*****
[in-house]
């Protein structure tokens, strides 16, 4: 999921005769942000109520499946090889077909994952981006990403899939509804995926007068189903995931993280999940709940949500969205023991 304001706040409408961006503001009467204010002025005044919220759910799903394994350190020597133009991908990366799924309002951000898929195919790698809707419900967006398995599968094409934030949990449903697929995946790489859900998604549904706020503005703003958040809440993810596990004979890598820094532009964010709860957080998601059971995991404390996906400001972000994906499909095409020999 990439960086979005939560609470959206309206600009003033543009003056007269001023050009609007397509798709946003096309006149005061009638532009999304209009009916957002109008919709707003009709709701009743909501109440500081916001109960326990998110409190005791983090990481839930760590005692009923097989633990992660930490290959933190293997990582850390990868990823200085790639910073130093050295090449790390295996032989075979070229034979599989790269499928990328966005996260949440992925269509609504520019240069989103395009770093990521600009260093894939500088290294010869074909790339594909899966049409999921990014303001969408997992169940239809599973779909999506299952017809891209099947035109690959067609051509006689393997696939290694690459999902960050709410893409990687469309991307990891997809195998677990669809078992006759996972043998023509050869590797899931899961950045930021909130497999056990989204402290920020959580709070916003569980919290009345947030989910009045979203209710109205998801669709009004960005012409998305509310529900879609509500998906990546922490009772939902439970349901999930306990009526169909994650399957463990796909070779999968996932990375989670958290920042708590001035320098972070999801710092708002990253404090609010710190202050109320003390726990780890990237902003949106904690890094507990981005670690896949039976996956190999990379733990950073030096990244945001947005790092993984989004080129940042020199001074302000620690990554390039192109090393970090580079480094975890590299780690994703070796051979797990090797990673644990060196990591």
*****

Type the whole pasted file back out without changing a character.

[in-house]
């Protein structure tokens, strides 16, 4: 999921005769942000109520499946090889077909994952981006990403899939509804995926007068189903995931993280999940709940949500969205023991 304001706040409408961006503001009467204010002025005044919220759910799903394994350190020597133009991908990366799924309002951000898929195919790698809707419900967006398995599968094409934030949990449903697929995946790489859900998604549904706020503005703003958040809440993810596990004979890598820094532009964010709860957080998601059971995991404390996906400001972000994906499909095409020999 990439960086979005939560609470959206309206600009003033543009003056007269001023050009609007397509798709946003096309006149005061009638532009999304209009009916957002109008919709707003009709709701009743909501109440500081916001109960326990998110409190005791983090990481839930760590005692009923097989633990992660930490290959933190293997990582850390990868990823200085790639910073130093050295090449790390295996032989075979070229034979599989790269499928990328966005996260949440992925269509609504520019240069989103395009770093990521600009260093894939500088290294010869074909790339594909899966049409999921990014303001969408997992169940239809599973779909999506299952017809891209099947035109690959067609051509006689393997696939290694690459999902960050709410893409990687469309991307990891997809195998677990669809078992006759996972043998023509050869590797899931899961950045930021909130497999056990989204402290920020959580709070916003569980919290009345947030989910009045979203209710109205998801669709009004960005012409998305509310529900879609509500998906990546922490009772939902439970349901999930306990009526169909994650399957463990796909070779999968996932990375989670958290920042708590001035320098972070999801710092708002990253404090609010710190202050109320003390726990780890990237902003949106904690890094507990981005670690896949039976996956190999990379733990950073030096990244945001947005790092993984989004080129940042020199001074302000620690990554390039192109090393970090580079480094975890590299780690994703070796051979797990090797990673644990060196990591």